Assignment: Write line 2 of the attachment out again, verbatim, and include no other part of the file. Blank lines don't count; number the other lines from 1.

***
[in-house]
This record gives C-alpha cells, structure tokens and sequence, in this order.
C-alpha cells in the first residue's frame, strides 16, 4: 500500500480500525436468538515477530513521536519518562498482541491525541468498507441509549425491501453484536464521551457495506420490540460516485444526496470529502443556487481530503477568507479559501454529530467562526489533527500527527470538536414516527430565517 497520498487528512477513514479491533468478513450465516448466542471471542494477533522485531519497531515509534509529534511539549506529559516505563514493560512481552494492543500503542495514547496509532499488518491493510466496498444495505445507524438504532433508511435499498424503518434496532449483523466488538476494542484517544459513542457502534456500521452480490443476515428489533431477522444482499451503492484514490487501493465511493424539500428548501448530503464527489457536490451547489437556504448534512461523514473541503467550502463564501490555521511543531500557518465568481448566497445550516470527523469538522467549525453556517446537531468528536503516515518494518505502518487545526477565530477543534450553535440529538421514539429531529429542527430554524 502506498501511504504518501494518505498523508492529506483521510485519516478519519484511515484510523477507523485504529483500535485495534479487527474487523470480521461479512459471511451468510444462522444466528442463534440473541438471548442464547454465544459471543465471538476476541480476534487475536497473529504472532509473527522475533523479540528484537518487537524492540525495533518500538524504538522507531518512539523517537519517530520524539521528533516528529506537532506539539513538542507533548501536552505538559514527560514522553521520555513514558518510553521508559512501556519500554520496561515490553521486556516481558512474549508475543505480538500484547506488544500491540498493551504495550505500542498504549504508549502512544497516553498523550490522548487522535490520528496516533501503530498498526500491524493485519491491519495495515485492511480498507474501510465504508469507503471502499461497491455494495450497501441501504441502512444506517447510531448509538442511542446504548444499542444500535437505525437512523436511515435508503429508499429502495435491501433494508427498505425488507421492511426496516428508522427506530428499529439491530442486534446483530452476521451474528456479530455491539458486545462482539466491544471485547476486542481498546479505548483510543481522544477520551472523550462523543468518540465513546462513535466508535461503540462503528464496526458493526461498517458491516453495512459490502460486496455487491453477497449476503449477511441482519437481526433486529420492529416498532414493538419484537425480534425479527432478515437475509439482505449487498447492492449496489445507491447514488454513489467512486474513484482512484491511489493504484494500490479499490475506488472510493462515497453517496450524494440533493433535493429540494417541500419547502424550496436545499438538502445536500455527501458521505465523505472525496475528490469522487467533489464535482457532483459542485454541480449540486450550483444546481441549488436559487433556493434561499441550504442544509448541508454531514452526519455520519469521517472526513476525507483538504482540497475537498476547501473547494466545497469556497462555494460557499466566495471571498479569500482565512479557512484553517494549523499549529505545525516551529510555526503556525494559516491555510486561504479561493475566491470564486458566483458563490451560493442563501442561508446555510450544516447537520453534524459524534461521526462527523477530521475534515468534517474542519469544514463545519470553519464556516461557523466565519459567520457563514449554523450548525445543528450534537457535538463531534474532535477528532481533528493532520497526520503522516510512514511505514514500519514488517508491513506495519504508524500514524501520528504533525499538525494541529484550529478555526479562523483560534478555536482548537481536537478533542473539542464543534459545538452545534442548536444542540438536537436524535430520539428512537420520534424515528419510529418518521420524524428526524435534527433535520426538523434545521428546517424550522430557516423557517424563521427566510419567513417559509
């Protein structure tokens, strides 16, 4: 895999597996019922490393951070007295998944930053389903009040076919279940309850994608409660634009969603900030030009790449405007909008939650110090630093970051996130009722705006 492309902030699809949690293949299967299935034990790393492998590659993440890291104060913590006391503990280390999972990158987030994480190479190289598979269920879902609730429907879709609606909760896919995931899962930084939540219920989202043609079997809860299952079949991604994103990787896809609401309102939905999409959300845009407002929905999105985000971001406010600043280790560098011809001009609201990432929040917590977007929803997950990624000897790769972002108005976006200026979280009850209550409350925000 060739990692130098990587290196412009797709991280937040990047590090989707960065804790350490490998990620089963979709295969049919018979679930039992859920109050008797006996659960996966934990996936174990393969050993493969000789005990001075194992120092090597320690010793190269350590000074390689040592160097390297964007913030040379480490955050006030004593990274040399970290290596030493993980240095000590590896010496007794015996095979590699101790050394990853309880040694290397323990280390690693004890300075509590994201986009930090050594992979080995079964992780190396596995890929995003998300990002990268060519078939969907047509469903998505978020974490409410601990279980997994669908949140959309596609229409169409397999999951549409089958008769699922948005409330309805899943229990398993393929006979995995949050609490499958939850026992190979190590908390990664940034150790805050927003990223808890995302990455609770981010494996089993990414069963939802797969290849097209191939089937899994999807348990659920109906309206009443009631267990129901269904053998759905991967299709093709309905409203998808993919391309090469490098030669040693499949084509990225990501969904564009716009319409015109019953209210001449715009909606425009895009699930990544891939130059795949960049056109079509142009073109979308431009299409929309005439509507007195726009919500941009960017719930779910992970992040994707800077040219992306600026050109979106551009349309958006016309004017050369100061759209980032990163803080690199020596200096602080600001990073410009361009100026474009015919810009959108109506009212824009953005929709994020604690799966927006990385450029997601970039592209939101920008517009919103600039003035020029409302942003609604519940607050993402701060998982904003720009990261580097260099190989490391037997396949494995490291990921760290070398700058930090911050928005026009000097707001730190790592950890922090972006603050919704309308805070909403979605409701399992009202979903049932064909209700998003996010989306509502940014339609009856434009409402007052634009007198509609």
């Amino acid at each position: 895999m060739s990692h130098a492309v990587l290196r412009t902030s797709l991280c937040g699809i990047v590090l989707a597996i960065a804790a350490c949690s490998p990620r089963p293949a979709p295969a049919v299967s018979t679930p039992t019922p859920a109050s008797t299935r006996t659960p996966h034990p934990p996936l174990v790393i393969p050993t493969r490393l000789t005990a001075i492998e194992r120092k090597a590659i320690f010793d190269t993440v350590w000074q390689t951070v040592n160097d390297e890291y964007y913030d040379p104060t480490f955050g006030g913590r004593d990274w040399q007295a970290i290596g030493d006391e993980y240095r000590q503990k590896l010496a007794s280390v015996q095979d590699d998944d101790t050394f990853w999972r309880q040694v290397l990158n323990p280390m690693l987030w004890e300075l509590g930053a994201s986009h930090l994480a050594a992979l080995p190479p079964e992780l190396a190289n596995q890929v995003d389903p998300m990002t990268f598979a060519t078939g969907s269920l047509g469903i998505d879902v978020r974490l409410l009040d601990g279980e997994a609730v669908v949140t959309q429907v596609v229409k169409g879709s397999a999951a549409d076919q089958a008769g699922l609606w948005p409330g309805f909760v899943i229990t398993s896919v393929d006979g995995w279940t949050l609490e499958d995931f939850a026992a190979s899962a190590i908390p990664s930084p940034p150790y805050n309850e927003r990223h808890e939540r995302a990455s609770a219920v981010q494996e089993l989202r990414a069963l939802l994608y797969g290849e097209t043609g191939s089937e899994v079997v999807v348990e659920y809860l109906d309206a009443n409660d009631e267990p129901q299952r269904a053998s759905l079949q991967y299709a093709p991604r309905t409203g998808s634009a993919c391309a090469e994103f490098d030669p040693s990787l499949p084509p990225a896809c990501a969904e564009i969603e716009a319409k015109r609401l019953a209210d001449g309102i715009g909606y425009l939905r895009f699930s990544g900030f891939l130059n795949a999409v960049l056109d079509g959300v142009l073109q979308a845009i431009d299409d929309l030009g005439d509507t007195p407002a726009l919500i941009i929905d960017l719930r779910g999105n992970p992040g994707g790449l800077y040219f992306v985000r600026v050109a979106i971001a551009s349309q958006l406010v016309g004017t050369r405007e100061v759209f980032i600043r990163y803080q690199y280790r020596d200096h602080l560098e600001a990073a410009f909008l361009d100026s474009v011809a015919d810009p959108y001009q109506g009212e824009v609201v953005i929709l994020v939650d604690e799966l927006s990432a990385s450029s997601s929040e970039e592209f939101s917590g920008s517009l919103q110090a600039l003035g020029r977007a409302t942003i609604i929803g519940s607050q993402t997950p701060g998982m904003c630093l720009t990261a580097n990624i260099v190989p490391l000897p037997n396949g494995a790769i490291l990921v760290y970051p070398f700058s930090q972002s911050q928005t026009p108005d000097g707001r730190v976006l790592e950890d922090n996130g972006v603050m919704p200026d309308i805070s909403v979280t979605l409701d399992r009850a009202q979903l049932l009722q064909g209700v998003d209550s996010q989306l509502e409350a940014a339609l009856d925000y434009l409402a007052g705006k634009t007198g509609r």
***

This record gives C-alpha cells, structure tokens and sequence, in this order.